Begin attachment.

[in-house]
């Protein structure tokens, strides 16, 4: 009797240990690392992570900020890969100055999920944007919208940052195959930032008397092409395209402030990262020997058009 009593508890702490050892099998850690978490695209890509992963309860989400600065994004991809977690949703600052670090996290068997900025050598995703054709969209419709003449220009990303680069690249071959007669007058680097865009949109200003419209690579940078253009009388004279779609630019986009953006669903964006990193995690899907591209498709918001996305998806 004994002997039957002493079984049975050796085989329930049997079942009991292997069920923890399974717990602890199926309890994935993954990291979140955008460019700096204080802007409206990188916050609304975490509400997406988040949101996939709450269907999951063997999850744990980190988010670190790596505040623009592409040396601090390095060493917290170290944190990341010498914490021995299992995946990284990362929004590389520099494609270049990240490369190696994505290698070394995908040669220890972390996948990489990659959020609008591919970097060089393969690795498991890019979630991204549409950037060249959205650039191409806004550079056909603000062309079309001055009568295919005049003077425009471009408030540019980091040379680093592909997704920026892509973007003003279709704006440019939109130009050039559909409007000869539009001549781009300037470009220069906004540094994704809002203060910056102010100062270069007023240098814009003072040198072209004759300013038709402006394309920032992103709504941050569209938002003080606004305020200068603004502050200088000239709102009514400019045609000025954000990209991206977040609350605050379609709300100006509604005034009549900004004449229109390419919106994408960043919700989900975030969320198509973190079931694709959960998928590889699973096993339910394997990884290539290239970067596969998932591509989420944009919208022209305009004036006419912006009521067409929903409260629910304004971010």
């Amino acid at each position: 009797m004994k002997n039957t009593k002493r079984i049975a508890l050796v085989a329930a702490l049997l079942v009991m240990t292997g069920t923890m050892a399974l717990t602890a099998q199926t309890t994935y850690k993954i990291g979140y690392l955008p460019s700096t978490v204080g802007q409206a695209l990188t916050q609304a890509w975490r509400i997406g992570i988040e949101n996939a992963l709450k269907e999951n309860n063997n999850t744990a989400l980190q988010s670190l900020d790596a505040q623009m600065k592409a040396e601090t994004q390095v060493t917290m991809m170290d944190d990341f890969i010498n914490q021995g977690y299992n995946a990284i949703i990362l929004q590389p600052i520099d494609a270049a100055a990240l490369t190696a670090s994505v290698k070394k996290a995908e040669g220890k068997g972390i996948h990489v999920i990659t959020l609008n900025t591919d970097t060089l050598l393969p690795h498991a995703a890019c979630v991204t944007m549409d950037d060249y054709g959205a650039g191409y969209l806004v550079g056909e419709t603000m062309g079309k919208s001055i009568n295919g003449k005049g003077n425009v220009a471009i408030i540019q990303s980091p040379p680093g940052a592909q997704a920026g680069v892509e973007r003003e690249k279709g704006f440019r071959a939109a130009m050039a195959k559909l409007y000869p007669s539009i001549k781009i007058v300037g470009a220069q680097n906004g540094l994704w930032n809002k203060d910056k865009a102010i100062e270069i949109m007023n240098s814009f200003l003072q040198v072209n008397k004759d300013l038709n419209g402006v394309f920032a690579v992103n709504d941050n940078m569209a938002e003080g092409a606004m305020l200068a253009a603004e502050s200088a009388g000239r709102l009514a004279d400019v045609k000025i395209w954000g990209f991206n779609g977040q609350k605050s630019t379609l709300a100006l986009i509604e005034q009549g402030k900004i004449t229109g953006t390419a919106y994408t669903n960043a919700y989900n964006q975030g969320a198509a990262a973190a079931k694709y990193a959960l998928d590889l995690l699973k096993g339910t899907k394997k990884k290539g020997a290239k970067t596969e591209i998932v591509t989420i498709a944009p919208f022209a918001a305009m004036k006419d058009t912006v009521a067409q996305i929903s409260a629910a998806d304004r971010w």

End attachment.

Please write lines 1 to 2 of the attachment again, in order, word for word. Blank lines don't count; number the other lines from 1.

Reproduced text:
[in-house]
């Protein structure tokens, strides 16, 4: 009797240990690392992570900020890969100055999920944007919208940052195959930032008397092409395209402030990262020997058009 009593508890702490050892099998850690978490695209890509992963309860989400600065994004991809977690949703600052670090996290068997900025050598995703054709969209419709003449220009990303680069690249071959007669007058680097865009949109200003419209690579940078253009009388004279779609630019986009953006669903964006990193995690899907591209498709918001996305998806 004994002997039957002493079984049975050796085989329930049997079942009991292997069920923890399974717990602890199926309890994935993954990291979140955008460019700096204080802007409206990188916050609304975490509400997406988040949101996939709450269907999951063997999850744990980190988010670190790596505040623009592409040396601090390095060493917290170290944190990341010498914490021995299992995946990284990362929004590389520099494609270049990240490369190696994505290698070394995908040669220890972390996948990489990659959020609008591919970097060089393969690795498991890019979630991204549409950037060249959205650039191409806004550079056909603000062309079309001055009568295919005049003077425009471009408030540019980091040379680093592909997704920026892509973007003003279709704006440019939109130009050039559909409007000869539009001549781009300037470009220069906004540094994704809002203060910056102010100062270069007023240098814009003072040198072209004759300013038709402006394309920032992103709504941050569209938002003080606004305020200068603004502050200088000239709102009514400019045609000025954000990209991206977040609350605050379609709300100006509604005034009549900004004449229109390419919106994408960043919700989900975030969320198509973190079931694709959960998928590889699973096993339910394997990884290539290239970067596969998932591509989420944009919208022209305009004036006419912006009521067409929903409260629910304004971010």